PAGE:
Cowing’s commenters are angry at the lack of transparency Waypoint2Space offers. Clint Hall wrote, “This is bordering on FRAUD. I believe that JSC needs to disassociate itself with this sort of enterprise that only tries to cheapen the dignity of our space program by turning it into a dog and pony show. NASA and our space program are now in a most precarious state of affairs and no one needs to be connecting itself to NASA, and implying that they are a part of the program and are training people for real space flight.”
Heath doesn’t agree that his company is fraudulent. But what will Heath give customers exactly?
“We have gravity offset equipment, we have acrobatic flights and parabolic flights. We ordered gravity offset equipment that simulates walking on the moon, and that will be delivered soon.”
Currently there is no centrifuge - which is what NASA uses to simulate artificial gravity on earth.
“Ultimately our long term facility will have one,” Heath said. “We are launching Level 1 suborbital now, and when we launch level 2 we will have a centrifuge.”
35-year-old Georgia native, Marcus Sullivan, has been a lifelong space fan. “It would be the ultimate experience to go into space, the ultimate field trip,” he said. Sullivan may never have the quarter million dollars needed for Virgin Galactic, but Waypoint2Space might be an achievable dream. “Even if I couldn’t go to space, having training would still be exciting.” However Sullivan needs certain things for “training” to be worthwhile. ”I would need to have centrifuges and zero gravity training as part of the course,” he said.
And that doesn’t look too likely at Waypoint2Space right now.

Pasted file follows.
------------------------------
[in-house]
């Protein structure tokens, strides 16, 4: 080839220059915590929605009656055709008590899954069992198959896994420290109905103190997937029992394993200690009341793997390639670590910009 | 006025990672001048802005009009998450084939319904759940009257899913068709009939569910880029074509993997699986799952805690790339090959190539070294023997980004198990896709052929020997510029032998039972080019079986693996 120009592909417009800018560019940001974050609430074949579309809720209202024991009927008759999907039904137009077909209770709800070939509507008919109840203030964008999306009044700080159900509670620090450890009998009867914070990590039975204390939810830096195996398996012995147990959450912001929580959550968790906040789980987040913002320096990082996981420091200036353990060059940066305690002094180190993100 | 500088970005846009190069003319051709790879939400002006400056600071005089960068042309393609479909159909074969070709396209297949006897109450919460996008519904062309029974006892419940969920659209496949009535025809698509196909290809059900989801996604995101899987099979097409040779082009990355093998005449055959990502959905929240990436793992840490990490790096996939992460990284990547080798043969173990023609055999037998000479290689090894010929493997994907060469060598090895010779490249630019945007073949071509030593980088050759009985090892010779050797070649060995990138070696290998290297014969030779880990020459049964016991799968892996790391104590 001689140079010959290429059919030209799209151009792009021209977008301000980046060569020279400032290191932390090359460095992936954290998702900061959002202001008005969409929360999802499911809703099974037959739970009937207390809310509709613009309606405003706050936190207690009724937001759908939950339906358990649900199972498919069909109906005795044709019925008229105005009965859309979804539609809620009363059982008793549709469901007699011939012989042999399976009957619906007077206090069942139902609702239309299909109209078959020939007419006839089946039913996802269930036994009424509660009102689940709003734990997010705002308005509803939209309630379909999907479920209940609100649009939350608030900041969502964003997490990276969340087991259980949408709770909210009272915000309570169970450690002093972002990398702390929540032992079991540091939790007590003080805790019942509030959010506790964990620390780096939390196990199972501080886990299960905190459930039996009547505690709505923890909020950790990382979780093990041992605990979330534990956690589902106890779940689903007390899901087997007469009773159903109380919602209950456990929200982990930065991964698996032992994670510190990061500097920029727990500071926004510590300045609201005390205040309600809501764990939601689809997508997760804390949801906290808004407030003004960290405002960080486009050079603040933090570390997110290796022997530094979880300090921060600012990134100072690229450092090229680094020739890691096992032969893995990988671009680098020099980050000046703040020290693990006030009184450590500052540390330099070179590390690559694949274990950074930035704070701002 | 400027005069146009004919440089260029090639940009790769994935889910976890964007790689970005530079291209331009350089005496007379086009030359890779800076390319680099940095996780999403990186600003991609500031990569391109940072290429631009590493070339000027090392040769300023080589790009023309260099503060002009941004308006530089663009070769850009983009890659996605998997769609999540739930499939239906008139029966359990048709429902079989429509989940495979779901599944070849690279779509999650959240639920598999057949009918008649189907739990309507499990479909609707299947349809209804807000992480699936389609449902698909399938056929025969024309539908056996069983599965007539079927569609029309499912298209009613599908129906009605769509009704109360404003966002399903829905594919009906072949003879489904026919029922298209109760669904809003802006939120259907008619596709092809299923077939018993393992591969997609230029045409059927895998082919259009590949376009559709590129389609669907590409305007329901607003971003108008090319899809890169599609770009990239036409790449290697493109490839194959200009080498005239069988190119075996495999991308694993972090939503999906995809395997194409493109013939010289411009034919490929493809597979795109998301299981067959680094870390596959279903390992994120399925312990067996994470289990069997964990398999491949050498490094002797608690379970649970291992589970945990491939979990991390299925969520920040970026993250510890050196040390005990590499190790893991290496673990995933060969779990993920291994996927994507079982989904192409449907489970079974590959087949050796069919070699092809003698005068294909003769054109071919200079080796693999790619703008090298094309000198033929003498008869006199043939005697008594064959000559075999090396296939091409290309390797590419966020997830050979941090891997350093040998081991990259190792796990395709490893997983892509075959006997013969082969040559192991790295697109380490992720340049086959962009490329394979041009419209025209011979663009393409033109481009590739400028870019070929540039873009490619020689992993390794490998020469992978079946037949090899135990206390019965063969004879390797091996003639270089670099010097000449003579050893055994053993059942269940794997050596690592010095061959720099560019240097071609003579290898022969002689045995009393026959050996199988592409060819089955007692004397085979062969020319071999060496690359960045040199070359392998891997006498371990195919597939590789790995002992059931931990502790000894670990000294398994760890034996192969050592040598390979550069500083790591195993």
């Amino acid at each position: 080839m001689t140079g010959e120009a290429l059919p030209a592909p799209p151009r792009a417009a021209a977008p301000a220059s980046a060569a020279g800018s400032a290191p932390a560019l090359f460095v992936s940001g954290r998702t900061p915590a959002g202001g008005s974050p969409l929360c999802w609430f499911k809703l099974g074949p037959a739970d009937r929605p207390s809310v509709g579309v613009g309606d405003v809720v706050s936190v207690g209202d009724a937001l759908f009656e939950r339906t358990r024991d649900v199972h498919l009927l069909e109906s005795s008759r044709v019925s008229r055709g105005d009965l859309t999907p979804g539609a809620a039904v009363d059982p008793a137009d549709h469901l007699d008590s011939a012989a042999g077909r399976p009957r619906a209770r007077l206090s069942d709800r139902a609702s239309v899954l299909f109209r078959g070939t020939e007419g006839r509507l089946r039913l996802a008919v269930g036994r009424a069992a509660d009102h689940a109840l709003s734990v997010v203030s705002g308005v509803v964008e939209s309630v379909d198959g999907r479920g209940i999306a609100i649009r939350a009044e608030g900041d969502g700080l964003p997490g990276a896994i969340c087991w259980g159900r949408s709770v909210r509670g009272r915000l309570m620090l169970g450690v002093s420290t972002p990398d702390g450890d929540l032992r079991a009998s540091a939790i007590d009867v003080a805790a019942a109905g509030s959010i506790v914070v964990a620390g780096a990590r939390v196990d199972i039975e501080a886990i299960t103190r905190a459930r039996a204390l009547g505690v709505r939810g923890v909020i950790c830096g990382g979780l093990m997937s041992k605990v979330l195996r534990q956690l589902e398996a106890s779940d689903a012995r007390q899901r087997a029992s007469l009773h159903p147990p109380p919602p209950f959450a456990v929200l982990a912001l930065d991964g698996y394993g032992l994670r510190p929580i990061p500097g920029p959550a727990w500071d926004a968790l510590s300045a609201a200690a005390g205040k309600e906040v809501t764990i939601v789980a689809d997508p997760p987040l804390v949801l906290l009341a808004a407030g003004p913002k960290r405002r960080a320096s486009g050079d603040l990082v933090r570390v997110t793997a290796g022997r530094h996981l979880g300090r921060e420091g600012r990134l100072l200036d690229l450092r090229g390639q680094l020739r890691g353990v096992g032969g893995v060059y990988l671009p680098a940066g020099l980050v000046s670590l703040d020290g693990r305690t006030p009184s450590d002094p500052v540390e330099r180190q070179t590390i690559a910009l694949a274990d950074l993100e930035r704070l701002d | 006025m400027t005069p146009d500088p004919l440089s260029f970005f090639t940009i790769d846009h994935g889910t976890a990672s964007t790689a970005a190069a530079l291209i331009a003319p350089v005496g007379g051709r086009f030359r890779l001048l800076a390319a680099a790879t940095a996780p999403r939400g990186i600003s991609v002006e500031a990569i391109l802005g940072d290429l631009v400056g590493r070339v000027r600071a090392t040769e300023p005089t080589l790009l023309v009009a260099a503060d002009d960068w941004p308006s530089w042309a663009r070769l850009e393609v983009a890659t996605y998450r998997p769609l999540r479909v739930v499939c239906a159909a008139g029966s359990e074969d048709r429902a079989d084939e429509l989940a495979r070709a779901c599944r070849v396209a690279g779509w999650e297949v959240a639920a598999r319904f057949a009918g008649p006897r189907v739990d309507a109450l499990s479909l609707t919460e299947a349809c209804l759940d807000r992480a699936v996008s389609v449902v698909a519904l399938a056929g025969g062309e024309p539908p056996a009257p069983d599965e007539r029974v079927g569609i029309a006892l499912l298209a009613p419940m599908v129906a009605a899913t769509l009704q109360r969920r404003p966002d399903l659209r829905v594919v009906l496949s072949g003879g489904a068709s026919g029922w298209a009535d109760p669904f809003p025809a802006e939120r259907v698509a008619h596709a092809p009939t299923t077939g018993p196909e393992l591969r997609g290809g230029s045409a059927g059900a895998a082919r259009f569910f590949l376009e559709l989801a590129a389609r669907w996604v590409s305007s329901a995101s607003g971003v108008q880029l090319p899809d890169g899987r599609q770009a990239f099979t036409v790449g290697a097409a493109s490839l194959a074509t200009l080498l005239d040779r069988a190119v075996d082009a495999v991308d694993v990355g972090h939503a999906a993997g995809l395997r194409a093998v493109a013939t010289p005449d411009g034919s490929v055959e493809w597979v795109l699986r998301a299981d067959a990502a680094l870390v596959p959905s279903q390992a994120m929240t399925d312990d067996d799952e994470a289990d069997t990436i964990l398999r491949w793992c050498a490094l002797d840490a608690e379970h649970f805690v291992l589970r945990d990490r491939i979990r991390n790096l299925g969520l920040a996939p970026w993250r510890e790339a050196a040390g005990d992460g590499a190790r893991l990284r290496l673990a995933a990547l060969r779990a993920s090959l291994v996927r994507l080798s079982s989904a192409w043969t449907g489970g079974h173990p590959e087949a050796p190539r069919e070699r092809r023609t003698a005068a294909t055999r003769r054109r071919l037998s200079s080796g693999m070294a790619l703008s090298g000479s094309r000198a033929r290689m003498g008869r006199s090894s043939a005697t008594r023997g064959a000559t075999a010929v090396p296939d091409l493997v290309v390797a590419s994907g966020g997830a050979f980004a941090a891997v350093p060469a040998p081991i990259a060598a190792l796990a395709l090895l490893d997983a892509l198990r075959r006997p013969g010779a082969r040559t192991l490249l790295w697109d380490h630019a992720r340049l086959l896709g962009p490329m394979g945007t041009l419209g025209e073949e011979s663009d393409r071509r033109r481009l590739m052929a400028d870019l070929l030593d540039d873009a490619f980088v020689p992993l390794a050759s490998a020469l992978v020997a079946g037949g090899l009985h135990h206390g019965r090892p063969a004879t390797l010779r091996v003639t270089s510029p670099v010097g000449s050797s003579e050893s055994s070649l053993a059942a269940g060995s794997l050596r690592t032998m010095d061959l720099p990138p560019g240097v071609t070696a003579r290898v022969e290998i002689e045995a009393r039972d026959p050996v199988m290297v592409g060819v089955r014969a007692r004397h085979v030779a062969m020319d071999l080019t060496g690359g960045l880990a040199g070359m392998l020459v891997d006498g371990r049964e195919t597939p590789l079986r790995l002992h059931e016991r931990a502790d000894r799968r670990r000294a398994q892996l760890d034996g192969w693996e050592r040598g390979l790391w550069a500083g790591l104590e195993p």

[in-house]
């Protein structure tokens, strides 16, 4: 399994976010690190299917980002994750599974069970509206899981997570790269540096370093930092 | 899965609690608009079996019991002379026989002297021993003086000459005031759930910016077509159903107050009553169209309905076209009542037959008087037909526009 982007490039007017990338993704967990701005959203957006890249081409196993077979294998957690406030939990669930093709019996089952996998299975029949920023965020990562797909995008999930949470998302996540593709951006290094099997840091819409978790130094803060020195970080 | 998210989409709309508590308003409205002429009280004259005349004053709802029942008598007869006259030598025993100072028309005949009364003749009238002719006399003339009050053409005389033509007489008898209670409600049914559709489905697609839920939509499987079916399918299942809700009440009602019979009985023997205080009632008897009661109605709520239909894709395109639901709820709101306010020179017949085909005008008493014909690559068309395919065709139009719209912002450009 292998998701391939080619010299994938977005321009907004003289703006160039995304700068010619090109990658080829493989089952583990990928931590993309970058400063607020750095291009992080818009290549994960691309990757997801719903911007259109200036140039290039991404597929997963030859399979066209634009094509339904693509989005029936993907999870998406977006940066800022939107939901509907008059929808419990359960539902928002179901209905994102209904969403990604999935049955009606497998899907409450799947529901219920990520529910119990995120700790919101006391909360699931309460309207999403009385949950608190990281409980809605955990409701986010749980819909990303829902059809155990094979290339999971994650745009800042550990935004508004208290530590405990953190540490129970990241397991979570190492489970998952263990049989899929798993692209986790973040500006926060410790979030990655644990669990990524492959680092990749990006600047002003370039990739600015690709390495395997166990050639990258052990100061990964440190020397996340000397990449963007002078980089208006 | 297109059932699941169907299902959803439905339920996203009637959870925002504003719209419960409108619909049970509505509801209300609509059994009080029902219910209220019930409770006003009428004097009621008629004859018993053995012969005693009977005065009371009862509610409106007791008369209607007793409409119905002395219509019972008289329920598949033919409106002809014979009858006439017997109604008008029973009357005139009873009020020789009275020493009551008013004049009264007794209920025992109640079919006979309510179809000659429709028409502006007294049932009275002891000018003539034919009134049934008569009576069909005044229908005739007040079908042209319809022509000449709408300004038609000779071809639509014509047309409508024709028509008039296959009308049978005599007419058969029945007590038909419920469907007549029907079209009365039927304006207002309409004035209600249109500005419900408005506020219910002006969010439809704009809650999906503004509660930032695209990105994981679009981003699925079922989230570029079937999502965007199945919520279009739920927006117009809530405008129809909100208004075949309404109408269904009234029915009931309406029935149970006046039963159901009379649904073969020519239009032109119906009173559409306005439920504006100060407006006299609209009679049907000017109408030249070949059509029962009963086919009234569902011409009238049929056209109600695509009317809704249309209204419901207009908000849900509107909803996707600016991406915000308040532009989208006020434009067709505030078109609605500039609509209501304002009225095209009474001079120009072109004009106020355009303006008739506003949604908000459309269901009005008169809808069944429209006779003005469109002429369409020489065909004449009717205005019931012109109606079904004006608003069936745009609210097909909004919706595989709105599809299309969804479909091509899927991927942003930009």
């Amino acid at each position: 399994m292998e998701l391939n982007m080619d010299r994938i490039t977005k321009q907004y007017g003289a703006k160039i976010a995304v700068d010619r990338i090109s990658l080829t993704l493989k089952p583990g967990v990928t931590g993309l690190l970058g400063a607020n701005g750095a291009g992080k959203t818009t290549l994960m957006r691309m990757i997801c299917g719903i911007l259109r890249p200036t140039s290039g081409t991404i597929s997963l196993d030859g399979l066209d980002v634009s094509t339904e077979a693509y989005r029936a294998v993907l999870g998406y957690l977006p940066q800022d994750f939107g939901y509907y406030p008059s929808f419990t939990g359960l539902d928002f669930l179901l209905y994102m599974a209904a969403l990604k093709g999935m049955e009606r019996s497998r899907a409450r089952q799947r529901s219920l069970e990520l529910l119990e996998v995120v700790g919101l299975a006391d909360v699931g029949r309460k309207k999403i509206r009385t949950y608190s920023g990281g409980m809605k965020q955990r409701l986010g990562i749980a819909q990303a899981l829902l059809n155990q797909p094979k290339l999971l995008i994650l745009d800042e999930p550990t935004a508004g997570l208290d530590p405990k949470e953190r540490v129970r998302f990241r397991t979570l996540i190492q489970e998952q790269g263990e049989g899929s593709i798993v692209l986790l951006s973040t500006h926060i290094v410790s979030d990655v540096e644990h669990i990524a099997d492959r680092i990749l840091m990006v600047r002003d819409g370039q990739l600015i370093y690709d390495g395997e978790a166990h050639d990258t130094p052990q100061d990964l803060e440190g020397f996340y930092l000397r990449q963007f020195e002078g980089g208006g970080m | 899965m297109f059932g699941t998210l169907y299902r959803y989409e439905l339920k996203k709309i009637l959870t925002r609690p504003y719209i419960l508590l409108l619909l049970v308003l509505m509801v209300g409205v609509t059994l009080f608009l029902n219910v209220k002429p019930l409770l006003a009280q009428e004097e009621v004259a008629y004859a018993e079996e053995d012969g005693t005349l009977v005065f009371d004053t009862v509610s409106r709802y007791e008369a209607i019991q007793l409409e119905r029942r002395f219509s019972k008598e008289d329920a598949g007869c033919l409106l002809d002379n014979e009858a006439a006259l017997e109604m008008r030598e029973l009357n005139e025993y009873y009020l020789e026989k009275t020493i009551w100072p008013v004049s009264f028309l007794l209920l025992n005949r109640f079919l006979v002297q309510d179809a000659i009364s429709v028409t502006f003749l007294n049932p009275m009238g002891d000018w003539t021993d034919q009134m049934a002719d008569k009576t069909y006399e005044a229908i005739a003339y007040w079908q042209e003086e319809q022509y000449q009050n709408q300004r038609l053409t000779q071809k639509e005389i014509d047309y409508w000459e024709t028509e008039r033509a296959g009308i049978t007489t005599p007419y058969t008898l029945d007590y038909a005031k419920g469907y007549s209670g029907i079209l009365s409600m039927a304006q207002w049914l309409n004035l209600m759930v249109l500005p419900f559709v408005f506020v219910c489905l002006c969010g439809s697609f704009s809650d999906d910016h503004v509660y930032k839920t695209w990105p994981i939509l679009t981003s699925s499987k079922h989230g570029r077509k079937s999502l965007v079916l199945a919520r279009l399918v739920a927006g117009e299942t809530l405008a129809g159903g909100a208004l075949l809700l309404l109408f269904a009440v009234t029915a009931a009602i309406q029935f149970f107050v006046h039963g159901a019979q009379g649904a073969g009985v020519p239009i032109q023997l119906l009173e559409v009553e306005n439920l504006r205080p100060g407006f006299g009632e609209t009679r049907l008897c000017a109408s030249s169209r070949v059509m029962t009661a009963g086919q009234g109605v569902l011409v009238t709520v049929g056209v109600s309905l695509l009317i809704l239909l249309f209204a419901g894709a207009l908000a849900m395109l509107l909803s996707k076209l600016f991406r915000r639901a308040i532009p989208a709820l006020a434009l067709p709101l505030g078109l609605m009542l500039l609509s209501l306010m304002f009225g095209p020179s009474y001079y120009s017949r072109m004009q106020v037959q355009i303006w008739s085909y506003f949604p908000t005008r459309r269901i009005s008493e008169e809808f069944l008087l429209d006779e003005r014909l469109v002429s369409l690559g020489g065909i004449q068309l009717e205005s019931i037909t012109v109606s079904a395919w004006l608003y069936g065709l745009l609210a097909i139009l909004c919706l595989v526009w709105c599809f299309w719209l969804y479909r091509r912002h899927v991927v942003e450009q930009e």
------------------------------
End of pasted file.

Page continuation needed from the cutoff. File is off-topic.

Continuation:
But Heath said he has a plan. “The class sizes will be small, around 12 a group," (due to the number of space suits he can provide; with only 13 he can’t accommodate people with different shapes). “”We have one small, three mediums and four large,” he said. ”We can’t have 12 basketball players in the same week, we have no capacity for that.”
But do you really need to train for a week (Level 1) , or eight weeks (Level 3 at Waypoint2Space) to go into space? The current programs offered by Virgin Galactic include training and last 3 days. Why would you need more - especially if you have paid already?
“If you are spending a quarter of a million dollars to go orbital we want it to be enjoyable,” said Heath. “So that when you go in you know what forces you will face and you are fully prepared. Also, there's a liability standpoint, can you really determine in 3 days whether they are capable to be in those vehicles?“
Heath isn’t the only person offering commercial spaceflight trainings. AstroWright (who offer a mix of training) Sirius , The Nastar center (which also trains Virgin Galactic participants) and other companies are looking to enter this market soon like Black Sky Training.
“I’m frustrated that right now, space is for government and for the rich. We want to develop a program that as realistic as possible so these people can stand toe to toe with anyone else that has been trained, authentic space training,” said Heath.
An admirable statement, but with their facilities not yet furnished with equipment, and no NASA agreement on the table, can he make this a reality, or is he just collecting a number of $45,000 checks?
*At the time of writing we had not received a response from NASA regarding Waypoint2Space.